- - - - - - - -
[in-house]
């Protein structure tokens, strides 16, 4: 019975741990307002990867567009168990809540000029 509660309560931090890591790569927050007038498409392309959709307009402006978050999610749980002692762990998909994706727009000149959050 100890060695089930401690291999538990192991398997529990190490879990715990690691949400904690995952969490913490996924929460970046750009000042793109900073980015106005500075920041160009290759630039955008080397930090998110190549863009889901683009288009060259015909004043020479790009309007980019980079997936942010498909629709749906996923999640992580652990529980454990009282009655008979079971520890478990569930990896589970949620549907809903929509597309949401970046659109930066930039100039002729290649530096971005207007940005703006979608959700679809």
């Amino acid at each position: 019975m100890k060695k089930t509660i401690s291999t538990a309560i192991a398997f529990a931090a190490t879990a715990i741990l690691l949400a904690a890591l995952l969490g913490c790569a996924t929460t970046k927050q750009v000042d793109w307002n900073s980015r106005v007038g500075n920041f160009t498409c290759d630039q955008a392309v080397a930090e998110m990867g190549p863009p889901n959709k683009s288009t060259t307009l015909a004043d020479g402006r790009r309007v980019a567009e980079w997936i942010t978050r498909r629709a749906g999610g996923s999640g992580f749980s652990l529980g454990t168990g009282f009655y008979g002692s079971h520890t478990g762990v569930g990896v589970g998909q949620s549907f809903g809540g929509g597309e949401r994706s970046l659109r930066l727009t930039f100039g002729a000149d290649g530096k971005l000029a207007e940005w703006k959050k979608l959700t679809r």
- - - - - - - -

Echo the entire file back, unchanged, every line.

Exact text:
[in-house]
């Protein structure tokens, strides 16, 4: 019975741990307002990867567009168990809540000029 509660309560931090890591790569927050007038498409392309959709307009402006978050999610749980002692762990998909994706727009000149959050 100890060695089930401690291999538990192991398997529990190490879990715990690691949400904690995952969490913490996924929460970046750009000042793109900073980015106005500075920041160009290759630039955008080397930090998110190549863009889901683009288009060259015909004043020479790009309007980019980079997936942010498909629709749906996923999640992580652990529980454990009282009655008979079971520890478990569930990896589970949620549907809903929509597309949401970046659109930066930039100039002729290649530096971005207007940005703006979608959700679809």
């Amino acid at each position: 019975m100890k060695k089930t509660i401690s291999t538990a309560i192991a398997f529990a931090a190490t879990a715990i741990l690691l949400a904690a890591l995952l969490g913490c790569a996924t929460t970046k927050q750009v000042d793109w307002n900073s980015r106005v007038g500075n920041f160009t498409c290759d630039q955008a392309v080397a930090e998110m990867g190549p863009p889901n959709k683009s288009t060259t307009l015909a004043d020479g402006r790009r309007v980019a567009e980079w997936i942010t978050r498909r629709a749906g999610g996923s999640g992580f749980s652990l529980g454990t168990g009282f009655y008979g002692s079971h520890t478990g762990v569930g990896v589970g998909q949620s549907f809903g809540g929509g597309e949401r994706s970046l659109r930066l727009t930039f100039g002729a000149d290649g530096k971005l000029a207007e940005w703006k959050k979608l959700t679809r």